And then select the Bind/Unbind IdP Connectors button. A new Window will open. Select Add a Row and select the newly created IdP Connector. For the matching source type: %{session.server.landinguri} and for the matching value, type an /

Click update, and then click ok.

Creating an access policy

Once we have the configuration set, now we need to configure an access policy that indicates how the configuration items will work together. Go to the Access module, select Profiles / Policies and select Access Profiles. Create a new one and give it a name (I used the same name as I had for my app. We cannot reuse the created IdP’s and SP’s between applications anyway, and this clarifies that this access policy is just for this app) and set the profile type to all. Under languages select English (or any other you like) and click Finished.

First, we will be enabling the SSO configuration, so that the profile knows it needs to include the SSO modules (and actually use KCD). For this, open up the just created profile and select SSO / Auth Domains. Then under SSO Configuration, select the earlier created Kerberos Profile.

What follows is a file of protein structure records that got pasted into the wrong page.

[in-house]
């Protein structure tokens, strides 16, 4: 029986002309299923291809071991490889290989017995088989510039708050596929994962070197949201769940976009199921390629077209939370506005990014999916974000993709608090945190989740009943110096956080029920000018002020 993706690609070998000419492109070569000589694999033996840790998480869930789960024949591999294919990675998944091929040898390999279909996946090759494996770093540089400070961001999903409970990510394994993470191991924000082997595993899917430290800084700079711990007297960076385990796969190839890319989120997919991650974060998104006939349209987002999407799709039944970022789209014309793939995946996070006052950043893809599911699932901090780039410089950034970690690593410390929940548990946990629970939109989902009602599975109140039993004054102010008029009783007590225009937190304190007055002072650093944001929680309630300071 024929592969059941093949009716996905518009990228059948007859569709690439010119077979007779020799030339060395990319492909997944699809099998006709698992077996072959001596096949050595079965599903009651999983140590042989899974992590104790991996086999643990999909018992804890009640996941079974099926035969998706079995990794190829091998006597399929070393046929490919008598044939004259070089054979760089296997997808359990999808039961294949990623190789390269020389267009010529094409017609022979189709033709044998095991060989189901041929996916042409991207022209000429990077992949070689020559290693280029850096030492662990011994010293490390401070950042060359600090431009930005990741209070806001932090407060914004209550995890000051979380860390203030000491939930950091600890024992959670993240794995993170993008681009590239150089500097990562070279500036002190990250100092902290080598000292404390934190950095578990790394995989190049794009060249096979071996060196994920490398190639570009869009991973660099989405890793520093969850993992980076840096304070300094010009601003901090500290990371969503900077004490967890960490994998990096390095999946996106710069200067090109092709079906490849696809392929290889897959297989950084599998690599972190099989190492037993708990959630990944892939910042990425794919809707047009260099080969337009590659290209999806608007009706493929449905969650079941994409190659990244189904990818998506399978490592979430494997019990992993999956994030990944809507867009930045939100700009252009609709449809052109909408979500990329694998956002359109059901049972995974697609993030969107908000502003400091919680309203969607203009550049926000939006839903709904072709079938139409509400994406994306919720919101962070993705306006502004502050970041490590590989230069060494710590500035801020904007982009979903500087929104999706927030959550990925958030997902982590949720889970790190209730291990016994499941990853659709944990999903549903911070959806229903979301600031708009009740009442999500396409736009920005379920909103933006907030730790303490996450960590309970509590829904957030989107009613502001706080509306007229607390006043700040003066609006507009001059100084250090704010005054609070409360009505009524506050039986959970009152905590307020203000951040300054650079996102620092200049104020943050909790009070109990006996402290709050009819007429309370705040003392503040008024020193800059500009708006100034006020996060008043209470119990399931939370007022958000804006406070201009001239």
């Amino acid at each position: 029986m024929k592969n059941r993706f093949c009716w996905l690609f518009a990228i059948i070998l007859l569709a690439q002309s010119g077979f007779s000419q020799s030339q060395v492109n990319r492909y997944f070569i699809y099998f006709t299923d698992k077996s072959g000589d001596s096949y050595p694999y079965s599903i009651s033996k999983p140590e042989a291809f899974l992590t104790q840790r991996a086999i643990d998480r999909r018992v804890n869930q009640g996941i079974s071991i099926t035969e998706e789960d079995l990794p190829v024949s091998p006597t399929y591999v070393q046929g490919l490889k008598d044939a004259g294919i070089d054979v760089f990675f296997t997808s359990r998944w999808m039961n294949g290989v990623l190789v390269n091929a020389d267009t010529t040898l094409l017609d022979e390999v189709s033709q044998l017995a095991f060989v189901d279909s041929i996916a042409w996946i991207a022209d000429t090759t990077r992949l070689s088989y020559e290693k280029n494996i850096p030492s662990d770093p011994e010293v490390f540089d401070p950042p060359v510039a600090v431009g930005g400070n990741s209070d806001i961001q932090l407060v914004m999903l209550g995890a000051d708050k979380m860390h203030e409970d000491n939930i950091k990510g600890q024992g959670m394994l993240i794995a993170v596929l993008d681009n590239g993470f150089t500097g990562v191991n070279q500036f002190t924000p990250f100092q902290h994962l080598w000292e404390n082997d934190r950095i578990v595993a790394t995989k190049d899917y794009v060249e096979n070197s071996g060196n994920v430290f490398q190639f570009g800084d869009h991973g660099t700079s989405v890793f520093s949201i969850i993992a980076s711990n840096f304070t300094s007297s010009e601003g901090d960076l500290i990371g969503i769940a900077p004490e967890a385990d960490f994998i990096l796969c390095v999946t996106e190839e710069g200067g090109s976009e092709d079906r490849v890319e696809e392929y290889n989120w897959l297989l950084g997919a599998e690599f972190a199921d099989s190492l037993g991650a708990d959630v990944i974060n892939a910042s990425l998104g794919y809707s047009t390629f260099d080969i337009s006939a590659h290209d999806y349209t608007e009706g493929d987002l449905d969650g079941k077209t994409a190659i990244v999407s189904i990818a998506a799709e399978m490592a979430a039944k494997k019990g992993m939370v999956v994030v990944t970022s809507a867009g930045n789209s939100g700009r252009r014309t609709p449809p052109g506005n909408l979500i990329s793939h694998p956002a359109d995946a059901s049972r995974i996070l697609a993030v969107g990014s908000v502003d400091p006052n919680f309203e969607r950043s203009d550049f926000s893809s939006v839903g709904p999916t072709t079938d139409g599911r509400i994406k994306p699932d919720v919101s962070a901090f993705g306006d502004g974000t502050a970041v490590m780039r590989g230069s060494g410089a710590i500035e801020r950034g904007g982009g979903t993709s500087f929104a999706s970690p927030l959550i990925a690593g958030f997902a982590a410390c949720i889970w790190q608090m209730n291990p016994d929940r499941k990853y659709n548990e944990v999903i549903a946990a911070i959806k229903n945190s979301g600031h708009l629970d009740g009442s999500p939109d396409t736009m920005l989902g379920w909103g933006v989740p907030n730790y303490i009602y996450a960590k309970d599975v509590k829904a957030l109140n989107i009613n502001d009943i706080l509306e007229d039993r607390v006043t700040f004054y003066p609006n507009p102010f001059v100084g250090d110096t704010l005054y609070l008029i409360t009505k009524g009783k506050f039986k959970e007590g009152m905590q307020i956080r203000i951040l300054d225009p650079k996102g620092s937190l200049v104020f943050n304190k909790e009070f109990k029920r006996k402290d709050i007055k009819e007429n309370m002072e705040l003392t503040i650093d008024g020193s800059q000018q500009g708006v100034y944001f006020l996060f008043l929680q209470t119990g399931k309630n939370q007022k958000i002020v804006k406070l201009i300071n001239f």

Next, go to Access Policy and click Edit Access Policy for … <name of your profile> A new window will open with just Start-Deny as options. This is where the hard part will need to happen. First we will need to extract the SAML token to get the UPN of the user logging in; Click Add New Macro and select BIG-IP as SAML Service Provider

Click save to add the macro.

Next, click the + sign after start. A new window will open. Click Macros and select the BIG-IP as SAML Service Provider and click add item.

In the same window, under the Macro templates, now expand the SAML auth provider and open the properties of the SAML Auth and set the AAA server to match the AP01 (or your application’s SP name):

On the successful part (top level), click the + sign to add a Variable through the Assignment tab:

There will be two variables; the first one set’s the user domain to the backend domain name (forestroot.local)
and the 2nd one actually sets the UPN of the user in the SAML token as the session.logon.last.username. The two entries must be entered as follows:

session.ad.lastactualdomain = <your domain FQDN>

session.logon.last.usernameUPN = expr {[mcget {session.saml.last.identity}]}